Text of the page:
Pessl, P.: Analyzing the shuffling side-channel countermeasure for lattice-based signatures. In: Dunkelman, O., Sanadhya, S.K. (eds.) INDOCRYPT 2016. LNCS, vol. 10095, pp. 153–170. Springer, Cham (2016).  https://doi.org/10.1007/978-3-319-49890-4_9CrossRefGoogle Scholar
  27. 27.
    Regev, O.: On lattices, learning with errors, random linear codes, and cryptography. J. ACM (JACM) 56(6), 34 (2009)MathSciNetCrossRefGoogle Scholar
  28. 28.
    Shamir, A.: Identity-based cryptosystems and signature schemes. In: Blakley, G.R., Chaum, D. (eds.) CRYPTO 1984. LNCS, vol. 196, pp. 47–53. Springer, Heidelberg (1985).  https://doi.org/10.1007/3-540-39568-7_5CrossRefGoogle Scholar
  29. 29.
    Sun, X., Yu, J., Wang, T., Sun, Z., Zhang, P.: Efficient identity-based leveled fully homomorphic encryption from RLWE. Secur. Commun. Netw. 9(18), 5155–5165 (2016)CrossRefGoogle Scholar
  30. 30.
    Wang, F., Wang, K., Li, B.: An efficient leveled identity-based FHE. Network and System Security. LNCS, vol. 9408, pp. 303–315. Springer, Cham (2015).  https://doi.org/10.1007/978-3-319-25645-0_20CrossRefGoogle Scholar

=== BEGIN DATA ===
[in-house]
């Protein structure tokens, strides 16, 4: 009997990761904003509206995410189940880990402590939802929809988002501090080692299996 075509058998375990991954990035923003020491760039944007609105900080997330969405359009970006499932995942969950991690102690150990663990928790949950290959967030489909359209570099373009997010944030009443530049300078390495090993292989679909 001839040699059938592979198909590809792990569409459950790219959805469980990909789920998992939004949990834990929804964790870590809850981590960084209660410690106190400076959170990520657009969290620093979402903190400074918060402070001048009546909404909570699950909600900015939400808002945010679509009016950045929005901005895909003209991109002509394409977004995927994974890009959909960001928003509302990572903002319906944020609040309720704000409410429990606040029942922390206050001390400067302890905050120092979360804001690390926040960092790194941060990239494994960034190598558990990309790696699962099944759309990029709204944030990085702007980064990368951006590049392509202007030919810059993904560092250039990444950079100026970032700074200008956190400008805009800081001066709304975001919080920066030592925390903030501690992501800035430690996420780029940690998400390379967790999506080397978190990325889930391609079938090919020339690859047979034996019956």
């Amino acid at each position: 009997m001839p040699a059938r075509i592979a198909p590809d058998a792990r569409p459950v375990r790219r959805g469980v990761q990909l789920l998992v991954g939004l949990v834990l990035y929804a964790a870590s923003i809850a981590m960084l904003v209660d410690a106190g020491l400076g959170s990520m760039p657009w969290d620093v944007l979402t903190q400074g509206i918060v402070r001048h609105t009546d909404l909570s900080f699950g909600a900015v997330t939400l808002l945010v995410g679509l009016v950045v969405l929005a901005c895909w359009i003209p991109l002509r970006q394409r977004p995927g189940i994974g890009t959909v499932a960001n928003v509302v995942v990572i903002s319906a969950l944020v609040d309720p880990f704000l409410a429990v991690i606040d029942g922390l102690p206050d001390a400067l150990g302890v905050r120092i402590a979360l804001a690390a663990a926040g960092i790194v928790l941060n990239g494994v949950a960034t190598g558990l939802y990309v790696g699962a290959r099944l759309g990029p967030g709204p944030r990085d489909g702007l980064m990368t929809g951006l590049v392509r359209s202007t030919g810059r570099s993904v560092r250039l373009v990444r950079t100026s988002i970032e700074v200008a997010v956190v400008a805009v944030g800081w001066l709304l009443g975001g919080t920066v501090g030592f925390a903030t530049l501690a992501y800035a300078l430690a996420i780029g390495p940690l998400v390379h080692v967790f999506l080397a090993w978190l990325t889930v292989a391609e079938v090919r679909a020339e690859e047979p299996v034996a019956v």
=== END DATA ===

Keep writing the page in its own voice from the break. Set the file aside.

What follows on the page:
31. 31.
    Waters, B.: Dual system encryption: realizing fully secure IBE and HIBE under simple assumptions. In: Halevi, S. (ed.) CRYPTO 2009. LNCS, vol. 5677, pp. 619–636. Springer, Heidelberg (2009).  https://doi.org/10.1007/978-3-642-03356-8_36CrossRefGoogle Scholar
  32. 32.
    Xie, X., Xue, R., Zhang, R.: Deterministic public key encryption and identity-based encryption from lattices in the auxiliary-input setting. In: Visconti, I., De Prisco, R. (eds.) SCN 2012. LNCS, vol. 7485, pp. 1–18. Springer, Heidelberg (2012).  https://doi.org/10.1007/978-3-642-32928-9_1CrossRefGoogle Scholar

Copyright information

© Springer Nature Switzerland AG 2018

Authors and Affiliations

  1. 1.School of Cyber SecurityUniversity of Chinese Academy of SciencesBeijingChina
  2. 2.State Key Laboratory of Information Security, Institute of Information EngineeringChinese Academy of SciencesBeijingChina
  3. 3.College of Mathematic and InformaticsFujian Normal UniversityFuzhouChina

Personalised recommendations